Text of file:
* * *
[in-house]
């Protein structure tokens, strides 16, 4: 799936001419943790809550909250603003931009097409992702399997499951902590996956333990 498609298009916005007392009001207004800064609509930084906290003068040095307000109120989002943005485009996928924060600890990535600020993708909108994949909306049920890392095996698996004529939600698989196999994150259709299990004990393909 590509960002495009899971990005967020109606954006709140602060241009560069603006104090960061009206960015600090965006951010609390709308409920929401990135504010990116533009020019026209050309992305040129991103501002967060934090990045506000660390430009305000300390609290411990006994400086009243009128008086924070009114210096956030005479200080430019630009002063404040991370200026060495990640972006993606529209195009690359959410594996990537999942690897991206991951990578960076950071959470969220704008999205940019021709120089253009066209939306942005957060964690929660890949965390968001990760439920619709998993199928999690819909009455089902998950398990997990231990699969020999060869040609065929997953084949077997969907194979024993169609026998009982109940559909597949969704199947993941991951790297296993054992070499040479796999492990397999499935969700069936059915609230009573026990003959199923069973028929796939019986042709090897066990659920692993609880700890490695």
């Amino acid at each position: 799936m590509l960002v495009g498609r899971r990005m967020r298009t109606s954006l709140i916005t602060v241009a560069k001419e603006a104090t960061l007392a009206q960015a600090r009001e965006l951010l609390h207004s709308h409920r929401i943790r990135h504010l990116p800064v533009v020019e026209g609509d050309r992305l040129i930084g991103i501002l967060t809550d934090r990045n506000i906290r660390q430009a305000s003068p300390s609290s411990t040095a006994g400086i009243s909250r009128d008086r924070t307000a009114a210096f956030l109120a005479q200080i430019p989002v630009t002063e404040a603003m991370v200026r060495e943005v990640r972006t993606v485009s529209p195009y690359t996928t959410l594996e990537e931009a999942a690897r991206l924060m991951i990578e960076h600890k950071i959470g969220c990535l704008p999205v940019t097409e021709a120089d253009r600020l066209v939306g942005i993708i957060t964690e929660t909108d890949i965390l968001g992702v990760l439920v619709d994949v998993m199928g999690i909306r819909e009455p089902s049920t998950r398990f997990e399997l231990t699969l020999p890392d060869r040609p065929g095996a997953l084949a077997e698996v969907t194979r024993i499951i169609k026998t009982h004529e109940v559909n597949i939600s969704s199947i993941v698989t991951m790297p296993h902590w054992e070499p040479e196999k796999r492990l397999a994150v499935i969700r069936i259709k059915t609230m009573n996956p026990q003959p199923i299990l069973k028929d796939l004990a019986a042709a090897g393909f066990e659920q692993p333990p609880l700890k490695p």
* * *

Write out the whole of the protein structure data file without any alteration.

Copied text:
[in-house]
């Protein structure tokens, strides 16, 4: 799936001419943790809550909250603003931009097409992702399997499951902590996956333990 498609298009916005007392009001207004800064609509930084906290003068040095307000109120989002943005485009996928924060600890990535600020993708909108994949909306049920890392095996698996004529939600698989196999994150259709299990004990393909 590509960002495009899971990005967020109606954006709140602060241009560069603006104090960061009206960015600090965006951010609390709308409920929401990135504010990116533009020019026209050309992305040129991103501002967060934090990045506000660390430009305000300390609290411990006994400086009243009128008086924070009114210096956030005479200080430019630009002063404040991370200026060495990640972006993606529209195009690359959410594996990537999942690897991206991951990578960076950071959470969220704008999205940019021709120089253009066209939306942005957060964690929660890949965390968001990760439920619709998993199928999690819909009455089902998950398990997990231990699969020999060869040609065929997953084949077997969907194979024993169609026998009982109940559909597949969704199947993941991951790297296993054992070499040479796999492990397999499935969700069936059915609230009573026990003959199923069973028929796939019986042709090897066990659920692993609880700890490695």
């Amino acid at each position: 799936m590509l960002v495009g498609r899971r990005m967020r298009t109606s954006l709140i916005t602060v241009a560069k001419e603006a104090t960061l007392a009206q960015a600090r009001e965006l951010l609390h207004s709308h409920r929401i943790r990135h504010l990116p800064v533009v020019e026209g609509d050309r992305l040129i930084g991103i501002l967060t809550d934090r990045n506000i906290r660390q430009a305000s003068p300390s609290s411990t040095a006994g400086i009243s909250r009128d008086r924070t307000a009114a210096f956030l109120a005479q200080i430019p989002v630009t002063e404040a603003m991370v200026r060495e943005v990640r972006t993606v485009s529209p195009y690359t996928t959410l594996e990537e931009a999942a690897r991206l924060m991951i990578e960076h600890k950071i959470g969220c990535l704008p999205v940019t097409e021709a120089d253009r600020l066209v939306g942005i993708i957060t964690e929660t909108d890949i965390l968001g992702v990760l439920v619709d994949v998993m199928g999690i909306r819909e009455p089902s049920t998950r398990f997990e399997l231990t699969l020999p890392d060869r040609p065929g095996a997953l084949a077997e698996v969907t194979r024993i499951i169609k026998t009982h004529e109940v559909n597949i939600s969704s199947i993941v698989t991951m790297p296993h902590w054992e070499p040479e196999k796999r492990l397999a994150v499935i969700r069936i259709k059915t609230m009573n996956p026990q003959p199923i299990l069973k028929d796939l004990a019986a042709a090897g393909f066990e659920q692993p333990p609880l700890k490695p």